Weekend Reading: Chile-Eating Contests, Barbecue Etiquette, Wearable Food, and More

What we're reading, cooking, and clicking this week

Yeonju Sung

• It's Memorial Day weekend, and chances are good that someone, somewhere is participating in a hot dog contest. That's child's play compared to the annual Naga King Chili-Eating Competition held in Northeast India, where the winner eats as many Bhut Jolokia peppers as possible in 20 seconds. This particular strain of capcaisin scores up to 1.5 million on the Scoville scale... a jalapeno is around 4,000. It's been turned into a type of grenade. Literally. An article by Mary Roach in next month's Smithsonian mag explores not only this insane competition and the Naga people's obsession with peppers, but also discusses the science behind super hot peppers. —Sophie Brickman

• While visiting the West Bank on official business, John Kerry made an unofficial stop for shawarma—which reportedly compelled him to utter "man, that is good"--as well as knafeh for dessert. Somehow, these good food choices makes me feel that U.S. diplomacy is in good hands. —Gabriella Gershenson

• I've been on the road a lot lately, which means I haven't been sleeping well, which means I haven't been waking up well. A friend suggested (tongue-in-cheek, I hope) that I supplement my daily coffee intake with any number of the caffeinated foodstuffs on offer at ThinkGeek.com: hot sauce, maple syrup, hard candies, even straight-up baking sugar, a teaspoon of which packs a walloping 46mg of caffeine—about the same as an average espresso. I think I'll try to fix my sleep cycle in other ways, but I guess it's good to know these things are out there. —Helen Rosner

• I'm looking forward to the release of Jo Robinson's new book Eating on the Wild Side: The Missing Link to Optimum Health, previewed this weekend in the New York Times. In the book (and this article), Robinson, an investigative journalist, discusses how and why the fruits and vegetables we eat today aren't nearly as healthy as the ones our ancestors enjoyed—and it isn't because of the usual suspects of pesticides and herbicides, but because scientists for years have been essentially breeding the nutrients right out of our produce supply in their quest for sweet, more mouthwatering foods. The book also passes along some useful information: scallions contain five times more nutrients than onions; arugula is one of the healthiest greens at the supermarket; adding a cup of Italian parsley to your burgers can turn them into something just shy of a superfood. —Keith Pandolfi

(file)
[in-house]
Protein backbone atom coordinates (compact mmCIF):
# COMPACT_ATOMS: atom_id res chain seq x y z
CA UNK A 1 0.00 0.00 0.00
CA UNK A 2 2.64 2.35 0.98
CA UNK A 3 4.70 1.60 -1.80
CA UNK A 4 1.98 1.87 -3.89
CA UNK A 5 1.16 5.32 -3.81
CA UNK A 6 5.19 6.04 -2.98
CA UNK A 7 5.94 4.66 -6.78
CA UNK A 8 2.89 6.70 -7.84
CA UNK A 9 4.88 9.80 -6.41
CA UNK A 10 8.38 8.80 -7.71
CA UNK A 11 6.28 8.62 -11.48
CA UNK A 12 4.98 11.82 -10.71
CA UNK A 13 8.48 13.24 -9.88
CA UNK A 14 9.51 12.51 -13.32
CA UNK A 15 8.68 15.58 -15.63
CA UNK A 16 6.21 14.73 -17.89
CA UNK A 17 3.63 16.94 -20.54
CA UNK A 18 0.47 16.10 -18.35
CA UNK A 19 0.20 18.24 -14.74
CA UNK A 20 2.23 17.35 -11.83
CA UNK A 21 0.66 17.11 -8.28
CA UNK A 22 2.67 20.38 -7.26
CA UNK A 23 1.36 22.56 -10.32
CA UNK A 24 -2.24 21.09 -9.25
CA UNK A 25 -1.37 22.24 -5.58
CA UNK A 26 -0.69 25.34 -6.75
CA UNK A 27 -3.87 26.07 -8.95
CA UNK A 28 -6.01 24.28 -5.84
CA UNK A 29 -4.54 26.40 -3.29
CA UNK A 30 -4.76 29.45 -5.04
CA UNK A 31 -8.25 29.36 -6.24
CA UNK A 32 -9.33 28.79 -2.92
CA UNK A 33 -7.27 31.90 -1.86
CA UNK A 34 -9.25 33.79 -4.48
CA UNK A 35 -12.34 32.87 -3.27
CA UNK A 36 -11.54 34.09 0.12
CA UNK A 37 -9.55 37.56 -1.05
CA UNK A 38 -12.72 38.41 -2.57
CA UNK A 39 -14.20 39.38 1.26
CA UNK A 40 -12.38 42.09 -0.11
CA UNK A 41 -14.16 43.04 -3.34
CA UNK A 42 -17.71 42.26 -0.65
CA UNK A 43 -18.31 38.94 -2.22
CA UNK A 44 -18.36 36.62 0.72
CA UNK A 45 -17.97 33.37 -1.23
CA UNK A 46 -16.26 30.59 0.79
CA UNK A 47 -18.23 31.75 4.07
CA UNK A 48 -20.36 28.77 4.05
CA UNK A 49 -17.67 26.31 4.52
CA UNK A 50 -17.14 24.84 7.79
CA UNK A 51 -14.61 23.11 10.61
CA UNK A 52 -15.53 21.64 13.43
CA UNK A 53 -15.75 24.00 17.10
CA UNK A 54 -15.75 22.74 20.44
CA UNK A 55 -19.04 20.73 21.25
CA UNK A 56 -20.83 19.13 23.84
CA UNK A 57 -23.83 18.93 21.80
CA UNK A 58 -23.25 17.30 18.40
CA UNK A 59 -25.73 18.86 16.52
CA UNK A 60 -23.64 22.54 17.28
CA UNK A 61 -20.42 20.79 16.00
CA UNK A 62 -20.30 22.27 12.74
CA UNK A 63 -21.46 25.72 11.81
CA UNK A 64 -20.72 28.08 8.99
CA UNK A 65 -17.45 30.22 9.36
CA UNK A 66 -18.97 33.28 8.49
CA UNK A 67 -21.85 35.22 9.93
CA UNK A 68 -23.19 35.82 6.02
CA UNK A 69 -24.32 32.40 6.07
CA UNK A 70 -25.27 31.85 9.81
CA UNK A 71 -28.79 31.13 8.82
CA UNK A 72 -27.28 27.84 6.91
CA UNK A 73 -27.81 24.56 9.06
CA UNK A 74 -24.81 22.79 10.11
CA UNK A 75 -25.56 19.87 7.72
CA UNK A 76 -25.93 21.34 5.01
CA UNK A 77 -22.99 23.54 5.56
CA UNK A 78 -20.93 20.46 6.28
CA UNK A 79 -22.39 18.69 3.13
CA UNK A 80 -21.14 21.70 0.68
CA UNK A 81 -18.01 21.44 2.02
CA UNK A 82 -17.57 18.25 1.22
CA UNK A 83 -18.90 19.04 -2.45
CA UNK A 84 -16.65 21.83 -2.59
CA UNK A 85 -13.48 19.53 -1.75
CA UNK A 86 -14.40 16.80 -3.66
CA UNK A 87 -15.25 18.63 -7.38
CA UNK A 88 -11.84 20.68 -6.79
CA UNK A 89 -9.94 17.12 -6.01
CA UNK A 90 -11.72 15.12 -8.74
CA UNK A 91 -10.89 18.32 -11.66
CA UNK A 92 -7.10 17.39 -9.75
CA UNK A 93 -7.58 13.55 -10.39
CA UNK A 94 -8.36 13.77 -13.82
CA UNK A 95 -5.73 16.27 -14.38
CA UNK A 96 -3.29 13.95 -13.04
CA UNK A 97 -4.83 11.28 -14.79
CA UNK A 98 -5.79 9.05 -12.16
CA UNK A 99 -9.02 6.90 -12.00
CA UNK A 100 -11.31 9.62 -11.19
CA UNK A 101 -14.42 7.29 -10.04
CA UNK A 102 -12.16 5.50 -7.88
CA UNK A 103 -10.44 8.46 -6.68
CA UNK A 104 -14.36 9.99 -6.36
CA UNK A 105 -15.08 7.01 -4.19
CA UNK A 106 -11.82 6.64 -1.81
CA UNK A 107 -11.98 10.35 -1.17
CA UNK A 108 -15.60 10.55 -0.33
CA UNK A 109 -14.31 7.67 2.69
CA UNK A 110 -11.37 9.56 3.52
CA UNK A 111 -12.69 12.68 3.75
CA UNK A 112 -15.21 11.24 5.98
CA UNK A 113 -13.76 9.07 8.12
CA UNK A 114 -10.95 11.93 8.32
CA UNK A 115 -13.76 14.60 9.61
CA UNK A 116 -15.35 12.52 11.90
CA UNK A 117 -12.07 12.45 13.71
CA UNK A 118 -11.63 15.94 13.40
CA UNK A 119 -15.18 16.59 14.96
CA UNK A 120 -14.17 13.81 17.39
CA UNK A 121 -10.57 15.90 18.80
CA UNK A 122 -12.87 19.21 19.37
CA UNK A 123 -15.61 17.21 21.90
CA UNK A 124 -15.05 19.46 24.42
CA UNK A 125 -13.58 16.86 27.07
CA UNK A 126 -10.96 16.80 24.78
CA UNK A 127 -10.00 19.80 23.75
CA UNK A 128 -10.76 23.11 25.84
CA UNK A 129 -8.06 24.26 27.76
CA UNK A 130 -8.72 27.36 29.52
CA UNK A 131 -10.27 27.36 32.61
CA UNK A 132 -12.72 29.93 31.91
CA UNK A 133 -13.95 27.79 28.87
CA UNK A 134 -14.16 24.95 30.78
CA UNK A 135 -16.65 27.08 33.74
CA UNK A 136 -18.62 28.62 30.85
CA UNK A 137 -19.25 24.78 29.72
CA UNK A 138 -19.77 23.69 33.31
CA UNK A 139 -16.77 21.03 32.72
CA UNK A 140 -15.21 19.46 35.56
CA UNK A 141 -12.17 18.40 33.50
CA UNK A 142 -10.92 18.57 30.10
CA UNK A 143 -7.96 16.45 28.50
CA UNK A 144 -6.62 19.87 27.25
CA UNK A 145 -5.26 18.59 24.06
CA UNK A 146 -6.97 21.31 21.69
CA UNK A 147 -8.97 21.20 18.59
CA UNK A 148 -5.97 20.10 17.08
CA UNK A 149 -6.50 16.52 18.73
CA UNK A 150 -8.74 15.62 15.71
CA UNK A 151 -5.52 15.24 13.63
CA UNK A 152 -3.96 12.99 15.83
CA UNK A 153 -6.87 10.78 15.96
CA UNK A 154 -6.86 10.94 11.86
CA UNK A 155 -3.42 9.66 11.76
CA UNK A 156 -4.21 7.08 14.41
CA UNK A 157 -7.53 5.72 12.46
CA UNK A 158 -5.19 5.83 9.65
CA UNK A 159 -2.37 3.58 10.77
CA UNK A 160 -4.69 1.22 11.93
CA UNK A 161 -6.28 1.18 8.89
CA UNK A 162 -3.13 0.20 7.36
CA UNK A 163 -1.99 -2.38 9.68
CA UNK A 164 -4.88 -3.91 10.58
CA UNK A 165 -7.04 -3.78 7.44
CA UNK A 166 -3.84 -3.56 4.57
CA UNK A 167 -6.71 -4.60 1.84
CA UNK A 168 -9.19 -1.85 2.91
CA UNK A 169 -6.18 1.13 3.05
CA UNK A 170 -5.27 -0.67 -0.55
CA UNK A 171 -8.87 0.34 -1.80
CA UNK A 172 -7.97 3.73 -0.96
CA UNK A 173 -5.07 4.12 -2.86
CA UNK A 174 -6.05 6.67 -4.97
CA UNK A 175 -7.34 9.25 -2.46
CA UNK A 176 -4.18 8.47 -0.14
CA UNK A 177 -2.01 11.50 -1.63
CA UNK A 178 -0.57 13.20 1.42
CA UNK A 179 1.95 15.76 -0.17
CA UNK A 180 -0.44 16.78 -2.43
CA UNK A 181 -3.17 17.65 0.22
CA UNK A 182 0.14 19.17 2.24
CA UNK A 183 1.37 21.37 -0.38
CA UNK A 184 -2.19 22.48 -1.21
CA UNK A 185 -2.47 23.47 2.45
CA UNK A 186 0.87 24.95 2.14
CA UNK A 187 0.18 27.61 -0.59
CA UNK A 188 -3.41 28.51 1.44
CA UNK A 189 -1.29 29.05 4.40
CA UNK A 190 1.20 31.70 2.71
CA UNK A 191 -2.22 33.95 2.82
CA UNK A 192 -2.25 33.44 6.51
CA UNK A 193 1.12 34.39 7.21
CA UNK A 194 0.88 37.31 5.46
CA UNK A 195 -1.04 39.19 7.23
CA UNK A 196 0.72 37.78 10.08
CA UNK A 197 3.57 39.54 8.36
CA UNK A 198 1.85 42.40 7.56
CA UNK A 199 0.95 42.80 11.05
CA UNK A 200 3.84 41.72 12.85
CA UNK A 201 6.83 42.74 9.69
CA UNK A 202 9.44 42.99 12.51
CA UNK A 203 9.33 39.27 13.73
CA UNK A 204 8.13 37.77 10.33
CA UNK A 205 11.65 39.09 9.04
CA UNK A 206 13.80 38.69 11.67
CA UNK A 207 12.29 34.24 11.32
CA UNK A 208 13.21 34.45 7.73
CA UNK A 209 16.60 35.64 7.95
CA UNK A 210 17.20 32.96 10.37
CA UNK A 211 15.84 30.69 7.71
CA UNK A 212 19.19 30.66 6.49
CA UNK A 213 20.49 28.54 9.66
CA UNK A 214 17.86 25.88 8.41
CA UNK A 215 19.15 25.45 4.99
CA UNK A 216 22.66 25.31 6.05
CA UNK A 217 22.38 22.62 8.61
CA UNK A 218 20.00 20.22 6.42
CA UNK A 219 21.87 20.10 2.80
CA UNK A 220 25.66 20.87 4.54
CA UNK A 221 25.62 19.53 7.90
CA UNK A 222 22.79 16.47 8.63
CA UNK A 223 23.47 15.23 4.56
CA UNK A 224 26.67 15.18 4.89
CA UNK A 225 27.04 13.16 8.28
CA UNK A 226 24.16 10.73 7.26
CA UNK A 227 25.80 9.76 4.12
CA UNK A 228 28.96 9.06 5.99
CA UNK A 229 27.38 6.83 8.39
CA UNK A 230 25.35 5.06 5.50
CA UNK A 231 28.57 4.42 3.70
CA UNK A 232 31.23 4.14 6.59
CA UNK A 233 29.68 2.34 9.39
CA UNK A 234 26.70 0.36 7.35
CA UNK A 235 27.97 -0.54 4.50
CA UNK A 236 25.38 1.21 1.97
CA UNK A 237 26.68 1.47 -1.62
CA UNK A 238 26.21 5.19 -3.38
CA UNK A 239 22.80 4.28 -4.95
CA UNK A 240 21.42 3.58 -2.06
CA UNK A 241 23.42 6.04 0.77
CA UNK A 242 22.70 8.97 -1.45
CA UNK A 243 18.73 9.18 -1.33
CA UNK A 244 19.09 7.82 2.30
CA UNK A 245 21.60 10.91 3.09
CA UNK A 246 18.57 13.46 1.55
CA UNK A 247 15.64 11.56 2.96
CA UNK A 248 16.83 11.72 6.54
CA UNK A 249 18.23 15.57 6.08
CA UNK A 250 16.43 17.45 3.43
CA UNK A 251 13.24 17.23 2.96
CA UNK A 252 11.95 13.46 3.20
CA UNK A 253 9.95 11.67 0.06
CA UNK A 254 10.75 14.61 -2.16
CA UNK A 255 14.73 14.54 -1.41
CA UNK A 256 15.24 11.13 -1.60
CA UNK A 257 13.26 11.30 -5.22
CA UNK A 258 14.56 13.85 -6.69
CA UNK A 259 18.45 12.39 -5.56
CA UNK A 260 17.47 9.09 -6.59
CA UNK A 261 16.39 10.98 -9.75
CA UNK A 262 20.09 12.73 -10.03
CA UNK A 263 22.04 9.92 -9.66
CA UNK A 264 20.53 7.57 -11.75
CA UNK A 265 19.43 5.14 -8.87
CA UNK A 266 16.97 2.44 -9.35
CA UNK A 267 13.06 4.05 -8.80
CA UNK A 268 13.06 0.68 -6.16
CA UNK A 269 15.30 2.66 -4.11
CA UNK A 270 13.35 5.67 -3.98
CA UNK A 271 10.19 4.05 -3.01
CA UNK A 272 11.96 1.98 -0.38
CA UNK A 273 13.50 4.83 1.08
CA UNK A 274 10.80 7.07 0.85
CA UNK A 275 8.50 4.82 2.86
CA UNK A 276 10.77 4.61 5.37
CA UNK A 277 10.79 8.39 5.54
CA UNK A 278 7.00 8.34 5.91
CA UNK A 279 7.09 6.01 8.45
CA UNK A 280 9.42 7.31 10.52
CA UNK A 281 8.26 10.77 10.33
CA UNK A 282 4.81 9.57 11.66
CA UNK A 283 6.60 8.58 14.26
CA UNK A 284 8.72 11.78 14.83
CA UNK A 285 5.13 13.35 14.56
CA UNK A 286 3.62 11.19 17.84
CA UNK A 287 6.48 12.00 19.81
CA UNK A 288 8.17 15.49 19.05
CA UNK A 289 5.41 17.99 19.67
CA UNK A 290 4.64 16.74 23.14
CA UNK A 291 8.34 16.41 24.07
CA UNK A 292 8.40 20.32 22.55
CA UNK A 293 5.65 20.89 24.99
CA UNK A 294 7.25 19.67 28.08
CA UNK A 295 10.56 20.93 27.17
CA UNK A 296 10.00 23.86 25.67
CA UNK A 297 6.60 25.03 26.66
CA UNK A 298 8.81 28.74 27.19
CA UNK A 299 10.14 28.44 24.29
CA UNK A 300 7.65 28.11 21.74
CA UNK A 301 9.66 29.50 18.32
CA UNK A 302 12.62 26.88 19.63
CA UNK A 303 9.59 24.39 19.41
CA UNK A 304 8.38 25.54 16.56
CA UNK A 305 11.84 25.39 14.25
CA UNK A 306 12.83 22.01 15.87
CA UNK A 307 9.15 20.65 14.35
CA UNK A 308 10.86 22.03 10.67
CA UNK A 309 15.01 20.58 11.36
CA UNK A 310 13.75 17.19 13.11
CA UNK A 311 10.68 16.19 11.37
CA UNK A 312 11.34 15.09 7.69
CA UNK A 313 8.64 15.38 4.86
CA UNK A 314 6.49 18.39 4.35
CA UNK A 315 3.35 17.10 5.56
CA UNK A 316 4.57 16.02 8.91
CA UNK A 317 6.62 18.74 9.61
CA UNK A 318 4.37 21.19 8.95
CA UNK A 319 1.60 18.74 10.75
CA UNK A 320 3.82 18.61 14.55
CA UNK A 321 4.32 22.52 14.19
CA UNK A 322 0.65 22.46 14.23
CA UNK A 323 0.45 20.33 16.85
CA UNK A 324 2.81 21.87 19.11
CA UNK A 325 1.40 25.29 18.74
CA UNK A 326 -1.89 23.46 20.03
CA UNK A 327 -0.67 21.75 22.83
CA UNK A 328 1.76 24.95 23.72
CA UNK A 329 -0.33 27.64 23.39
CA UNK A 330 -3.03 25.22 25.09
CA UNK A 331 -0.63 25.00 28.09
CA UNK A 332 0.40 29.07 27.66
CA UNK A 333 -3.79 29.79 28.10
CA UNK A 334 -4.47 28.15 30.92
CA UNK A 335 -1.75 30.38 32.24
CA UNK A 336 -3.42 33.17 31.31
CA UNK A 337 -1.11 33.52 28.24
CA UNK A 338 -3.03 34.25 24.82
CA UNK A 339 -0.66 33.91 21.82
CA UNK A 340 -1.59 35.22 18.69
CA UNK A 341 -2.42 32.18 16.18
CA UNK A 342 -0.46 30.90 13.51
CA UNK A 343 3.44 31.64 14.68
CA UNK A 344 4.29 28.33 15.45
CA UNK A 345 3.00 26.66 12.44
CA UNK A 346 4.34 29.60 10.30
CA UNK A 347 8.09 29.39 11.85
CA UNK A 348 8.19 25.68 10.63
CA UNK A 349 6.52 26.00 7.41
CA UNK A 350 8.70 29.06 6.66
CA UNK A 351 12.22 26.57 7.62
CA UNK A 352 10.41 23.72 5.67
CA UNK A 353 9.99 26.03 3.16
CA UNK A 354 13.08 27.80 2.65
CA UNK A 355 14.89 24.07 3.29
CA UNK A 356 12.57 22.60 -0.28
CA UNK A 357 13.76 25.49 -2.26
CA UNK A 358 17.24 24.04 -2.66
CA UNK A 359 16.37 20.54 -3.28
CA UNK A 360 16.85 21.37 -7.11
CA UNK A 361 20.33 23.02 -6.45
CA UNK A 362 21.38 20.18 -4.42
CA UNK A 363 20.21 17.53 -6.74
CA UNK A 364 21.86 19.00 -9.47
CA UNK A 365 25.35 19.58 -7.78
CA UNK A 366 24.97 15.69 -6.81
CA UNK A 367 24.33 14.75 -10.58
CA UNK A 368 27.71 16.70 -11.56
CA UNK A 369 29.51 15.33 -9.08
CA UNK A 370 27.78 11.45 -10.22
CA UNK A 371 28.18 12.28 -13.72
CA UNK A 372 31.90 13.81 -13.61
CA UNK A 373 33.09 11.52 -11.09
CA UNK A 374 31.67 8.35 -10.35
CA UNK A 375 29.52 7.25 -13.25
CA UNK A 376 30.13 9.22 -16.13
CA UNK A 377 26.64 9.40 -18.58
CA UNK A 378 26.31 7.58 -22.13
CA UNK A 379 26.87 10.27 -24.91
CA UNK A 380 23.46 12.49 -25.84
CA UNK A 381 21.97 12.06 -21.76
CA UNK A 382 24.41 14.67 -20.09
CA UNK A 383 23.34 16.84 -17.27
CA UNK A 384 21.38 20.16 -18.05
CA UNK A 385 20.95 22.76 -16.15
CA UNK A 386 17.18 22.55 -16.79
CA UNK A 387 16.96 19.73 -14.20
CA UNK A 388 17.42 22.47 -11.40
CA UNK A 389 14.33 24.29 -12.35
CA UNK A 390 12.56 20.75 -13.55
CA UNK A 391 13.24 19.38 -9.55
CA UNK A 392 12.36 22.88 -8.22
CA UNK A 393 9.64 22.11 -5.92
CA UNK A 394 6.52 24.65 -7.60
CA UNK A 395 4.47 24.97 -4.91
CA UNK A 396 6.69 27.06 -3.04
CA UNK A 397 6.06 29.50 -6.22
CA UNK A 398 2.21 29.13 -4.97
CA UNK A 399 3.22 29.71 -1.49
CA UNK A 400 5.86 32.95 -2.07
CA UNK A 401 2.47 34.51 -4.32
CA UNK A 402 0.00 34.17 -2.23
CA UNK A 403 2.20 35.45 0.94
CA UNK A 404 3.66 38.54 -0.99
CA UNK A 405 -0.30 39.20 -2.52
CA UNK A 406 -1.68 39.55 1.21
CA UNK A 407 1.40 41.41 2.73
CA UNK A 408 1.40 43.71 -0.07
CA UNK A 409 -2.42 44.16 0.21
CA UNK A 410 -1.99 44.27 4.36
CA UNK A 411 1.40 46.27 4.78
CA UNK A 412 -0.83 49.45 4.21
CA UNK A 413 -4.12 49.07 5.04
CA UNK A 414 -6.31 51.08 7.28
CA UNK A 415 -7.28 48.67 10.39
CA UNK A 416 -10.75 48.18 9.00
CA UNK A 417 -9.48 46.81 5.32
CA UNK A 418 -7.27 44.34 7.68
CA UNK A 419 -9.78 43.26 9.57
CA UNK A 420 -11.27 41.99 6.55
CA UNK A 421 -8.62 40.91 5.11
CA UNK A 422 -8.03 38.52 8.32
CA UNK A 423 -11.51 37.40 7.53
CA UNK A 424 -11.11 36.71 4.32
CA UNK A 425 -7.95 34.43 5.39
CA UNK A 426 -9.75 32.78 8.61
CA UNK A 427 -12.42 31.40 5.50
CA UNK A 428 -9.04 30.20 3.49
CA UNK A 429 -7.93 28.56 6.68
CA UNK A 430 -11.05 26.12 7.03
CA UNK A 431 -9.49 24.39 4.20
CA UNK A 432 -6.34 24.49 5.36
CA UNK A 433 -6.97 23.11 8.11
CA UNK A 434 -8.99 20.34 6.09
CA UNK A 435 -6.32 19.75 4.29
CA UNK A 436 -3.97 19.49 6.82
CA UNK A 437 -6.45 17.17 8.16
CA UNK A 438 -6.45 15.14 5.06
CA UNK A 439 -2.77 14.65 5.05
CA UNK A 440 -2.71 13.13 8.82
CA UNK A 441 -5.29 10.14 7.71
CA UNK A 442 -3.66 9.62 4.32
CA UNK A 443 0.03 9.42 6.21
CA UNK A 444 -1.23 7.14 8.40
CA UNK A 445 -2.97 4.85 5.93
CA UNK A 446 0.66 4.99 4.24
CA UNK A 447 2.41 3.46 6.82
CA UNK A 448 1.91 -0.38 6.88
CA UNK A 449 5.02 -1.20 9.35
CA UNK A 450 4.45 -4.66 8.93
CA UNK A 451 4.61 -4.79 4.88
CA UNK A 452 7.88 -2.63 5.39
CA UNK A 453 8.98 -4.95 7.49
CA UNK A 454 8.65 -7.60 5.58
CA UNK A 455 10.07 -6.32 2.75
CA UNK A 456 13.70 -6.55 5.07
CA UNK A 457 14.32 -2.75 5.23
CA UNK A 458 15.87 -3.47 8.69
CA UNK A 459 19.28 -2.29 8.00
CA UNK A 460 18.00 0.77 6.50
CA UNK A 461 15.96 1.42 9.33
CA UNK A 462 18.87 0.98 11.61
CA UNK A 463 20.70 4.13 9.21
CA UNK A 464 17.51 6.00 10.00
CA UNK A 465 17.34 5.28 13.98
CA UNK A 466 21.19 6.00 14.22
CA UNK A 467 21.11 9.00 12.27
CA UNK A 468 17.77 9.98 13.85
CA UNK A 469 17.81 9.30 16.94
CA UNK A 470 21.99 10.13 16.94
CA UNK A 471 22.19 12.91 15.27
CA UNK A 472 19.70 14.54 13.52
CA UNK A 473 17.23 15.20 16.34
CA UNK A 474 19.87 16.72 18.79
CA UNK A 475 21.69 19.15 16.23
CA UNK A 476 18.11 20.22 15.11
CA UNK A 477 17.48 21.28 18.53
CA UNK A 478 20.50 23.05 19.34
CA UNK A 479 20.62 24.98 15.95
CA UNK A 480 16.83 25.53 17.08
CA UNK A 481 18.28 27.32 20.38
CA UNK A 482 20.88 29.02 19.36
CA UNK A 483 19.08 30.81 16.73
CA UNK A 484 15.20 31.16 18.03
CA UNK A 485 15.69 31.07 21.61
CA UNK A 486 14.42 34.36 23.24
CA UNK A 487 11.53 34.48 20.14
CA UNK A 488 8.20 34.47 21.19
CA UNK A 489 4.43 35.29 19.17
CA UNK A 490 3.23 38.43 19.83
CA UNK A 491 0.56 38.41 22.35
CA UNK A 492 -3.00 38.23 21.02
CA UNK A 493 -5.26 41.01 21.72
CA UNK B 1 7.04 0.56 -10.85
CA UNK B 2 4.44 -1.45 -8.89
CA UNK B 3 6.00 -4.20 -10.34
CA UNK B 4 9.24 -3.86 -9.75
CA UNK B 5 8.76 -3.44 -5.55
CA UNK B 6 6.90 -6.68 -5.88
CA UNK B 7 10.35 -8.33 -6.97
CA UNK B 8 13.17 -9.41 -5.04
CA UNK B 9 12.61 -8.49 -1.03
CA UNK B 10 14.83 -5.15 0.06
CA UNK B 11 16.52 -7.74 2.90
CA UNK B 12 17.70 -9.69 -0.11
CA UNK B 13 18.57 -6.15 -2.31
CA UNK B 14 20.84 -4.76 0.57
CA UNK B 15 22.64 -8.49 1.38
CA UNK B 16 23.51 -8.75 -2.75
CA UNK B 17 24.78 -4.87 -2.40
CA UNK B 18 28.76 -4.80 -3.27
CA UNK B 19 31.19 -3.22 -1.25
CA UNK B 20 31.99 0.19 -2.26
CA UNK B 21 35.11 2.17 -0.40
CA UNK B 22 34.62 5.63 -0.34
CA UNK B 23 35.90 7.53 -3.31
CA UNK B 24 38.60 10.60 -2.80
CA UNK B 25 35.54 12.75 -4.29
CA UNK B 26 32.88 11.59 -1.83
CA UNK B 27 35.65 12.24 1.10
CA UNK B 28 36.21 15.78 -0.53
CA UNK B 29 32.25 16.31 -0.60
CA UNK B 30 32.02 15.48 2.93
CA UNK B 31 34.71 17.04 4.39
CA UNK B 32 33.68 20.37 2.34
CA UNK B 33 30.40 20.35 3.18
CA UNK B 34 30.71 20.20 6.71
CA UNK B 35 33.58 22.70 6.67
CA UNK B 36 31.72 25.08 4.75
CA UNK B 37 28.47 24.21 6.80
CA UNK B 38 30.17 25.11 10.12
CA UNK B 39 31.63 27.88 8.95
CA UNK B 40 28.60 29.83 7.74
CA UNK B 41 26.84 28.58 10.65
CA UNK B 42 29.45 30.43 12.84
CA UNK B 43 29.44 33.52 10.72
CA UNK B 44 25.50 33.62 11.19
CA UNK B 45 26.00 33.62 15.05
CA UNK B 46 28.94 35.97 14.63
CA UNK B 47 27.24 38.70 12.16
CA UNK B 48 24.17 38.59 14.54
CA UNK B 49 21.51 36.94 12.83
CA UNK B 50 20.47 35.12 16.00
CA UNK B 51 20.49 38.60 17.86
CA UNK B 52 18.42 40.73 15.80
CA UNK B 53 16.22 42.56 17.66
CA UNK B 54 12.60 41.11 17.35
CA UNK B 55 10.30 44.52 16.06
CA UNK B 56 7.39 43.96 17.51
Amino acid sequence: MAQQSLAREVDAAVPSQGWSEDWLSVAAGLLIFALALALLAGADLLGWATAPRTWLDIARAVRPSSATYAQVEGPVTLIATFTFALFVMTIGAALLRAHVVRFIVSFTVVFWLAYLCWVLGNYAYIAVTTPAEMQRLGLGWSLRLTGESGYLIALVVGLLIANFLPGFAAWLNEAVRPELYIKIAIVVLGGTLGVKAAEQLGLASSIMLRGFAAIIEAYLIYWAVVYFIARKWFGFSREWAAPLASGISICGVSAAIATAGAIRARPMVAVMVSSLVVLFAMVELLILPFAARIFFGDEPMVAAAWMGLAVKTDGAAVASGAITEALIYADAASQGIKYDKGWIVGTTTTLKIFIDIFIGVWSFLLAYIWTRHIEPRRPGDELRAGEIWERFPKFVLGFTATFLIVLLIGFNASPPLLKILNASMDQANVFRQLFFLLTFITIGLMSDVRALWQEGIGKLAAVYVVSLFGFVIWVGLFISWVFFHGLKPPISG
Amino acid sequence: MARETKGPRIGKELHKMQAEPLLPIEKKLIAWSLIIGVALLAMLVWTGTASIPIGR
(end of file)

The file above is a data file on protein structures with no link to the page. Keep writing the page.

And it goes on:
• Ever order a martini and think, Hmmm, this doesn't taste right—maybe it was stirred instead of shaken? Well, it may be worse than you think: Officials in New Jersey have accused 29 restaurants and bars of passing off cheap alcohol—and even rubbing alcohol—as top-shelf liquor. —Greg Ferro

• We could all stand to brush up on our barbecue etiquette, but in this week's Washington Post, writer Time Carman tackles the matter of Texas barbecue-hosting etiquette in particular: invite punctual guests, skip the collards and corn bread, and other rules. Although it's a different beast from the "barbecues" most of us will be hosting and attending this holiday weekend, there's still plenty of the same advice applicable to any Memorial Day party. So enjoy yourself this weekend, but most importantly, "don't cheat the meat." —Farideh Sadeghin

• As a kid, I always thought freeze-dried space ice cream sounded like the pinnacle of awesome. Astronaut Chris Hadfield and Momofuku's David Chang changed my mind about the novelty of space food in a video they filmed about challenges of food preparation aboard the International Space Station. While gravity thwarts Chang's attempts to make space food more tasty, this video's combination of nifty science and hilariously hokey commentary is a recipe for viral success. —Anna Perling

• [pictured at top] I'll never get tired of artists using the vibrance and texture of raw ingredients to highlight the shapes and forms of non-food objects. Artist Yeon Ju Sung forms dresses out of raw shrimp shells, ribboned eggplant, woven chives, exquisitely lace-like lotus root, and more--and they're absolutely beautiful. —Helen Rosner